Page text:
August 17, 2014

Jeff Burke plays Bassoon and Theremin cover of “Get Lucky”

Filed under: Cancon, Media — Tags: , , — Nicholas Russon @ 13:59

It’s been a while since I last saw Jeff performing live, but this little video taken last weekend at the Coldwater Steampunk Festival gives you a taste of what he can do:

We’d driven through Coldwater earlier in the week, on our way to visit friends in Waubaushene on Georgian Bay, but couldn’t get back there on the weekend for the festival, unfortunately.

H/T to Boing Boing‘s Rob Beschizza for the link.

August 16, 2014

“Alberta politics have never been more interesting”

Filed under: Cancon, Politics — Tags: , , — Nicholas Russon @ 10:06

In Maclean’s, Colby Cosh explains why the recent Auditor-General’s special report has been unusually newsworthy:

The fireworks that accompanied last week’s special report by Alberta Auditor-General Merwan Saher were, at first blush, a little mysterious. The A-G’s report into disgraced premier Alison Redford’s bizarre use of government aircraft had already been partially leaked, and did not contain much that had not already been reported. But it was greeted with remarkable excitement — broken down, line by line, on social media as if someone were tweeting the Dead Sea Scrolls.

Even a political commentator born in Social Credit Alberta needed a little time to realize why. It wasn’t that Redford and her daughter had been allowed to treat Alberta government aircraft like theme-park rides. It wasn’t that the premier had tried to build a secret downtown crash pad in a government building in the capital. It was that an independent officer of the Alberta legislature was pointing it all out, harshly, in plain English, with no fudge.

Such characters—departmental ombudsmen, freedom-of-information (FOI) commissioners, and the like—have usually been very tame creatures in Alberta, often doing more to make scandals disappear than they do to rectify them. (The Edmonton Journal observed in July that over the past 20 years, two-thirds of Alberta FOI requests for provincial records yielded no documents whatsoever.)

However, scandal or no scandal, it would be rash to predict a sudden end to the Alberta Progressive Conservatives no matter how much dirt is evident:

Alberta’s privileged classes thus have a sort of unspoken deal with the PCs, and it is this deal the PCs are counting on as they try to hustle Prentice to the podium in September. But the 2011 election results and the current polls show Albertans wondering whether Danielle Smith’s Wildrose Party could not manage things at least as competently as Ed Stelmach or as ethically as Alison Redford. The province’s labour markets remain tight, and oil prices are buoyant, but the treasury is borrowing. Young liberal urbanites who were stampeded into voting PC in 2011 will not be so easy to terrorize a second time.

In short, Alberta politics have never been more interesting. Yet it is worth remembering that both Stelmach and Redford won enormous election victories, and that the PCs have survived in power through a 150 per cent increase in the province’s population. Four decades’ work is not undone overnight.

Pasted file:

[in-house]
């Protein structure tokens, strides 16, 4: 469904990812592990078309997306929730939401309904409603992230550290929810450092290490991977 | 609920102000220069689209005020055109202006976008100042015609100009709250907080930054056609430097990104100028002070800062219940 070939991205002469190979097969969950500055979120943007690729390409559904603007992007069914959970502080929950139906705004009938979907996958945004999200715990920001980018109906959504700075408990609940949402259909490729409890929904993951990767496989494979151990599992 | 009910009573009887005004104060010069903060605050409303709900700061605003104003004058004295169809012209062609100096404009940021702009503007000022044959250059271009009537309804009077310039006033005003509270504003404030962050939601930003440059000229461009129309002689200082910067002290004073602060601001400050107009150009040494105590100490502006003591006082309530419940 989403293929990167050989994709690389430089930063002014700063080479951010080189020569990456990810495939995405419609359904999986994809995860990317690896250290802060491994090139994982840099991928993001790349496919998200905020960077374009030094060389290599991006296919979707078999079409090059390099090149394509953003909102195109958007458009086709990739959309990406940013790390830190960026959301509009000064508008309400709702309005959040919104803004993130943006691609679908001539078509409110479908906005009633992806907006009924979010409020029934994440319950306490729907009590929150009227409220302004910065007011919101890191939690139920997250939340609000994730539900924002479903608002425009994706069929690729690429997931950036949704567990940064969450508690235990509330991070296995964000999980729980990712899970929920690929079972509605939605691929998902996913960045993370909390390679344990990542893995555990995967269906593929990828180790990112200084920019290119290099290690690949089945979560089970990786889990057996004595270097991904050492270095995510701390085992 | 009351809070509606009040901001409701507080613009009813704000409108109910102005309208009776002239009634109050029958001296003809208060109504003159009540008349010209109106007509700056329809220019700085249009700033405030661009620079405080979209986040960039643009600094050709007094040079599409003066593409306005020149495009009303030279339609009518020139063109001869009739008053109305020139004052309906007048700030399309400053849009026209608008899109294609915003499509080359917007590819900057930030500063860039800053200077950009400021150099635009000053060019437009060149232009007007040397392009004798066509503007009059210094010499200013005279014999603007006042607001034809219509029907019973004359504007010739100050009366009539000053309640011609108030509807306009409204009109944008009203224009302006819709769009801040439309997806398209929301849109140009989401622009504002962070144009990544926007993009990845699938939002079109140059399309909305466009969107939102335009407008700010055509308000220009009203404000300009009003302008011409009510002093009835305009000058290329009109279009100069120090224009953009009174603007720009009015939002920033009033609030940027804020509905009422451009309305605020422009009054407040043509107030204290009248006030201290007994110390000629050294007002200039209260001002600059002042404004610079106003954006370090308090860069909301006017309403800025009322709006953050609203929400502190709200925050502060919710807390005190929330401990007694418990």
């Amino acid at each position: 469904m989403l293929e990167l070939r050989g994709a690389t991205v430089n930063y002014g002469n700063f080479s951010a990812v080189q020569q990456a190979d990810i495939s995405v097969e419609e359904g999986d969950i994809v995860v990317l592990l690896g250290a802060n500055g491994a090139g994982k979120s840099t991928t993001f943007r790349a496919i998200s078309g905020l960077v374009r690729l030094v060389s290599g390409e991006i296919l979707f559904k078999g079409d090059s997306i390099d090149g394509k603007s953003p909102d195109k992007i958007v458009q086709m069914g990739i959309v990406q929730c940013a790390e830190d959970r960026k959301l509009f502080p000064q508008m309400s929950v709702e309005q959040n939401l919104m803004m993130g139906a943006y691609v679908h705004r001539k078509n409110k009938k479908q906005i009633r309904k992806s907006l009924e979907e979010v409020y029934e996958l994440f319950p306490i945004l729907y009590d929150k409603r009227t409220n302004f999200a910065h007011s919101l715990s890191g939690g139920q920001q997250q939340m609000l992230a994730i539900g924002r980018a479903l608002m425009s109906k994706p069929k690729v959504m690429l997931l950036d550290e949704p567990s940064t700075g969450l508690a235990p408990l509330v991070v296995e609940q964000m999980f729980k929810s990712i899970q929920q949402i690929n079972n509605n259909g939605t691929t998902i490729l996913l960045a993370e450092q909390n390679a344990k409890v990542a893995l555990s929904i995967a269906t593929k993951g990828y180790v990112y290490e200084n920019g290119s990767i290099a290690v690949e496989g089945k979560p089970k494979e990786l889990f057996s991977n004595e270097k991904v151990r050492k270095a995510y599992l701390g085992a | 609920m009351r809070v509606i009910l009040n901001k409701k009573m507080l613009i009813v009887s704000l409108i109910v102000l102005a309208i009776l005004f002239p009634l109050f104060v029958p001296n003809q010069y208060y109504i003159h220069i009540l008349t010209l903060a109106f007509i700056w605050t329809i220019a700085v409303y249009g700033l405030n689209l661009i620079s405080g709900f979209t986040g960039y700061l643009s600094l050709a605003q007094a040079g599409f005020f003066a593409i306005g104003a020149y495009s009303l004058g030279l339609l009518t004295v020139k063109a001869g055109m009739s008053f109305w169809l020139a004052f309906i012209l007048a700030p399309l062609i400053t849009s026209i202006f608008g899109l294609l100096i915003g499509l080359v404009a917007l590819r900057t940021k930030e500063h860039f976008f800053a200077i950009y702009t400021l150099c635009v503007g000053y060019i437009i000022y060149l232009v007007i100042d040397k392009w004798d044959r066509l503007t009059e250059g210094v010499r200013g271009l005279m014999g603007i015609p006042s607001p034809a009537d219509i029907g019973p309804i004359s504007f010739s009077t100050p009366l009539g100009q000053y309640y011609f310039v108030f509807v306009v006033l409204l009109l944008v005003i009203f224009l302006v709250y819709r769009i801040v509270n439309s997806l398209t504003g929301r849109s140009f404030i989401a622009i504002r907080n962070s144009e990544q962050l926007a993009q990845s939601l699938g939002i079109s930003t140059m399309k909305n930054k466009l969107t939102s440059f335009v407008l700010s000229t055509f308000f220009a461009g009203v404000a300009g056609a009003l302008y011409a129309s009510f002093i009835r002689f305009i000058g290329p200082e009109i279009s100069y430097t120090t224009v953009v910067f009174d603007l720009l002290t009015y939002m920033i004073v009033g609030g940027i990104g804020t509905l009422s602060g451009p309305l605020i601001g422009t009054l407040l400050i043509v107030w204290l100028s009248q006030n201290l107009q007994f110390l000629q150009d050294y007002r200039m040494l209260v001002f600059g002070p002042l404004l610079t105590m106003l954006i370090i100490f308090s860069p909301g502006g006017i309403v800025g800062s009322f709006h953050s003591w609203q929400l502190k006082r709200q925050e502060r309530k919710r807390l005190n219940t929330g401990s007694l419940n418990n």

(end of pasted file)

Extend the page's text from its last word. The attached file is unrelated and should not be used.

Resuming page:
August 12, 2014

QotD: Jason Kenney as a potential Harper successor

Filed under: Cancon, Politics, Quotations — Tags: , , — Nicholas Russon @ 00:01

A few [Conservative workers and contributors] are growing frustrated with the categorical abortion truce [Stephen Harper] has imposed on his caucus, and see hope in Jason Kenney, whose activity in recruiting ethnic minorities to the party is attracting increasing attention. Kenney might already be the most influential Canadian politician of the past 20 years, not excluding Harper. Canadian Taxpayers Federation jobs are still seen as attractive largely because Kenney, by some miracle, actually managed to influence policy in Alberta when he had one. His tending of minorities seems superhuman. I am convinced I could start a fake religion tomorrow and within six months Kenney would be sending us excruciatingly correct salutations on precisely the right made-up feast days. “The Conservative party wishes His Excellency the Pooh-Bah a happy and abundant Saskatoon-Picking Day.”

But there are many problems with the sudden agreement on an imminent Kenney succession, starting with the fact that accumulating authority with small ethnic and religious groups is … well, his job. Perhaps it gives him potential leverage in a leadership race, but it is indistinguishable from merely having done excellent work on behalf of Stephen Harper.

Colby Cosh, “Stephen Harper has no reason to quit while he’s ahead”, Maclean’s, 2014-01-10

August 11, 2014

Canada’s Special Forces

Filed under: Cancon, Military — Tags: , — Nicholas Russon @ 00:01

CANSOFCOMbadgeLast month, I posted an item on the organization of the Canadian Army, but I didn’t include the Canadian special forces … partly because the special forces are Canada’s “fourth” branch of service and not organizationally part of the Canadian Army … and partly because I just plain forgot about them. Having just read a short article in the most recent Dorchester Review, I was reminded to include Canada’s special forces units (as much as we know about them, anyway). Special forces fall under their own service command, separate from the Canadian Army, the Royal Canadian Navy, and the Royal Canadian Air Force, known as the Canadian Special Operations Forces Command (CANSOFCOM), established in 2006.